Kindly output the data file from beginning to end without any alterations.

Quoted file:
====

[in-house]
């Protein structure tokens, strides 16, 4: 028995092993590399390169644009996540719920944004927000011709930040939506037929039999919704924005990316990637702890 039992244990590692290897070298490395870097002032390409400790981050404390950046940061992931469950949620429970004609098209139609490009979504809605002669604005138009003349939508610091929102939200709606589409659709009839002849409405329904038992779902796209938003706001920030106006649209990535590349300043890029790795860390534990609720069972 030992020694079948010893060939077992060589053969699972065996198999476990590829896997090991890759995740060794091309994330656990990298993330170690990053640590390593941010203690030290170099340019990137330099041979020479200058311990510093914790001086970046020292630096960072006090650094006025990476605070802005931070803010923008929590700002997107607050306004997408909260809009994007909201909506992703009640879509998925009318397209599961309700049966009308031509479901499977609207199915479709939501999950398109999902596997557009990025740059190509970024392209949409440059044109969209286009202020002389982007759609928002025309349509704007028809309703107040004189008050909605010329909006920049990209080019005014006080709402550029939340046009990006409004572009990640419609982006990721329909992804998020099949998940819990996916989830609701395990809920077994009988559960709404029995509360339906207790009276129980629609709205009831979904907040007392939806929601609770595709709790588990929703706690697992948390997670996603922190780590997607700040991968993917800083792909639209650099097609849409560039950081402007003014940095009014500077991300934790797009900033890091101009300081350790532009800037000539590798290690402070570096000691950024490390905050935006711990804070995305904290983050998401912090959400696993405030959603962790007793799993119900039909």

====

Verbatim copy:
[in-house]
């Protein structure tokens, strides 16, 4: 028995092993590399390169644009996540719920944004927000011709930040939506037929039999919704924005990316990637702890 039992244990590692290897070298490395870097002032390409400790981050404390950046940061992931469950949620429970004609098209139609490009979504809605002669604005138009003349939508610091929102939200709606589409659709009839002849409405329904038992779902796209938003706001920030106006649209990535590349300043890029790795860390534990609720069972 030992020694079948010893060939077992060589053969699972065996198999476990590829896997090991890759995740060794091309994330656990990298993330170690990053640590390593941010203690030290170099340019990137330099041979020479200058311990510093914790001086970046020292630096960072006090650094006025990476605070802005931070803010923008929590700002997107607050306004997408909260809009994007909201909506992703009640879509998925009318397209599961309700049966009308031509479901499977609207199915479709939501999950398109999902596997557009990025740059190509970024392209949409440059044109969209286009202020002389982007759609928002025309349509704007028809309703107040004189008050909605010329909006920049990209080019005014006080709402550029939340046009990006409004572009990640419609982006990721329909992804998020099949998940819990996916989830609701395990809920077994009988559960709404029995509360339906207790009276129980629609709205009831979904907040007392939806929601609770595709709790588990929703706690697992948390997670996603922190780590997607700040991968993917800083792909639209650099097609849409560039950081402007003014940095009014500077991300934790797009900033890091101009300081350790532009800037000539590798290690402070570096000691950024490390905050935006711990804070995305904290983050998401912090959400696993405030959603962790007793799993119900039909």